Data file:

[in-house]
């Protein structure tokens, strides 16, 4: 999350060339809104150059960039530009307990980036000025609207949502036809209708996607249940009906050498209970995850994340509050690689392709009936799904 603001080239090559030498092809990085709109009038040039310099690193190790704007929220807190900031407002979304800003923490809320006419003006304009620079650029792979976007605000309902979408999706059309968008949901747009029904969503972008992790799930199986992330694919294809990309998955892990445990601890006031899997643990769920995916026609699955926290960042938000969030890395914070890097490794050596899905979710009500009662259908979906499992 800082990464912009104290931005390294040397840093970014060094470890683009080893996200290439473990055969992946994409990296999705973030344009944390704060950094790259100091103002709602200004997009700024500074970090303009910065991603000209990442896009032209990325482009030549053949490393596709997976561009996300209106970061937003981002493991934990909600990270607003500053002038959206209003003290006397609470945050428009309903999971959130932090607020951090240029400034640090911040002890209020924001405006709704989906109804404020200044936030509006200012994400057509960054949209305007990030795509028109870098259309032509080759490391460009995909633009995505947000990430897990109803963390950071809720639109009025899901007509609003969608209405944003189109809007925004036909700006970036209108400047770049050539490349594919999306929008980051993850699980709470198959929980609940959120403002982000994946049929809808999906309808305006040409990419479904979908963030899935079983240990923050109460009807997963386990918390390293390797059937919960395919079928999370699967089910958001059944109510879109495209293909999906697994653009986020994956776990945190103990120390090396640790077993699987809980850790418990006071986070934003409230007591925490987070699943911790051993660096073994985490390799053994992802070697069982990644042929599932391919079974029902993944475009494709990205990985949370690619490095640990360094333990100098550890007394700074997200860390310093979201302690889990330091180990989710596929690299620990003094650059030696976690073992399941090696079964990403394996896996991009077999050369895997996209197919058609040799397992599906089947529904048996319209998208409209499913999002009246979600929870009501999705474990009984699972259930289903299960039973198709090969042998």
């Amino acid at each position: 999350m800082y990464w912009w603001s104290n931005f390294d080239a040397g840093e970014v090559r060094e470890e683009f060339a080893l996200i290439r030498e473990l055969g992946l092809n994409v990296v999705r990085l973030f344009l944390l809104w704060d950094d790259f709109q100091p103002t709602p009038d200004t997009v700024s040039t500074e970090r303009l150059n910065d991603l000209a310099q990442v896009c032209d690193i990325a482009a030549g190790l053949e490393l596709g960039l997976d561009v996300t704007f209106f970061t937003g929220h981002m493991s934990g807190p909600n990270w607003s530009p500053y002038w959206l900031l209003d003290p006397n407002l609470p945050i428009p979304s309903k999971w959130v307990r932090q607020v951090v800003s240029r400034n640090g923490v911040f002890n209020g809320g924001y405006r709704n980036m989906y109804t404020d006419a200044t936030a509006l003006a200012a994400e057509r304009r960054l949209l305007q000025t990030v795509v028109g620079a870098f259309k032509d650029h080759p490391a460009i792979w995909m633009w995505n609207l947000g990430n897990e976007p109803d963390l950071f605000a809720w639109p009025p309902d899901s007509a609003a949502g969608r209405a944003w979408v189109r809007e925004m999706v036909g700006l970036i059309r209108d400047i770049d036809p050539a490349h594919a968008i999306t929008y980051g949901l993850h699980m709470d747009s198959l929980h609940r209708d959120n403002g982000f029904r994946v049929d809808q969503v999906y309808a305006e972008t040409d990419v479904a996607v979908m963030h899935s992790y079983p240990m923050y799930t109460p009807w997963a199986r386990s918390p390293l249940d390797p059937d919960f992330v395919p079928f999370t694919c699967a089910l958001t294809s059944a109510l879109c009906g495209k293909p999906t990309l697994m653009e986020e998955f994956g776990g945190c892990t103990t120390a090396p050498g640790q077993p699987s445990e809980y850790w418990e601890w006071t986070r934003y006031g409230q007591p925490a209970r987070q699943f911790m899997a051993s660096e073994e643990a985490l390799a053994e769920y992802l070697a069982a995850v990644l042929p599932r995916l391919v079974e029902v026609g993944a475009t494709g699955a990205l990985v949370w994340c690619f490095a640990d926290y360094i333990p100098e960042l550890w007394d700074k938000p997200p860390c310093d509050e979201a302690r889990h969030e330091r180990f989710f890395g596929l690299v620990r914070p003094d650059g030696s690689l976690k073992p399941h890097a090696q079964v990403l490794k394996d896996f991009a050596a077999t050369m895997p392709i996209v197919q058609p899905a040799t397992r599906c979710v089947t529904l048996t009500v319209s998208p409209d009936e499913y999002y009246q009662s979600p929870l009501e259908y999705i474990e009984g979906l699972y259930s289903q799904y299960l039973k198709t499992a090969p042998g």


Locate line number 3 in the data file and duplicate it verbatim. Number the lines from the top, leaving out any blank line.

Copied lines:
């Amino acid at each position: 999350m800082y990464w912009w603001s104290n931005f390294d080239a040397g840093e970014v090559r060094e470890e683009f060339a080893l996200i290439r030498e473990l055969g992946l092809n994409v990296v999705r990085l973030f344009l944390l809104w704060d950094d790259f709109q100091p103002t709602p009038d200004t997009v700024s040039t500074e970090r303009l150059n910065d991603l000209a310099q990442v896009c032209d690193i990325a482009a030549g190790l053949e490393l596709g960039l997976d561009v996300t704007f209106f970061t937003g929220h981002m493991s934990g807190p909600n990270w607003s530009p500053y002038w959206l900031l209003d003290p006397n407002l609470p945050i428009p979304s309903k999971w959130v307990r932090q607020v951090v800003s240029r400034n640090g923490v911040f002890n209020g809320g924001y405006r709704n980036m989906y109804t404020d006419a200044t936030a509006l003006a200012a994400e057509r304009r960054l949209l305007q000025t990030v795509v028109g620079a870098f259309k032509d650029h080759p490391a460009i792979w995909m633009w995505n609207l947000g990430n897990e976007p109803d963390l950071f605000a809720w639109p009025p309902d899901s007509a609003a949502g969608r209405a944003w979408v189109r809007e925004m999706v036909g700006l970036i059309r209108d400047i770049d036809p050539a490349h594919a968008i999306t929008y980051g949901l993850h699980m709470d747009s198959l929980h609940r209708d959120n403002g982000f029904r994946v049929d809808q969503v999906y309808a305006e972008t040409d990419v479904a996607v979908m963030h899935s992790y079983p240990m923050y799930t109460p009807w997963a199986r386990s918390p390293l249940d390797p059937d919960f992330v395919p079928f999370t694919c699967a089910l958001t294809s059944a109510l879109c009906g495209k293909p999906t990309l697994m653009e986020e998955f994956g776990g945190c892990t103990t120390a090396p050498g640790q077993p699987s445990e809980y850790w418990e601890w006071t986070r934003y006031g409230q007591p925490a209970r987070q699943f911790m899997a051993s660096e073994e643990a985490l390799a053994e769920y992802l070697a069982a995850v990644l042929p599932r995916l391919v079974e029902v026609g993944a475009t494709g699955a990205l990985v949370w994340c690619f490095a640990d926290y360094i333990p100098e960042l550890w007394d700074k938000p997200p860390c310093d509050e979201a302690r889990h969030e330091r180990f989710f890395g596929l690299v620990r914070p003094d650059g030696s690689l976690k073992p399941h890097a090696q079964v990403l490794k394996d896996f991009a050596a077999t050369m895997p392709i996209v197919q058609p899905a040799t397992r599906c979710v089947t529904l048996t009500v319209s998208p409209d009936e499913y999002y009246q009662s979600p929870l009501e259908y999705i474990e009984g979906l699972y259930s289903q799904y299960l039973k198709t499992a090969p042998g």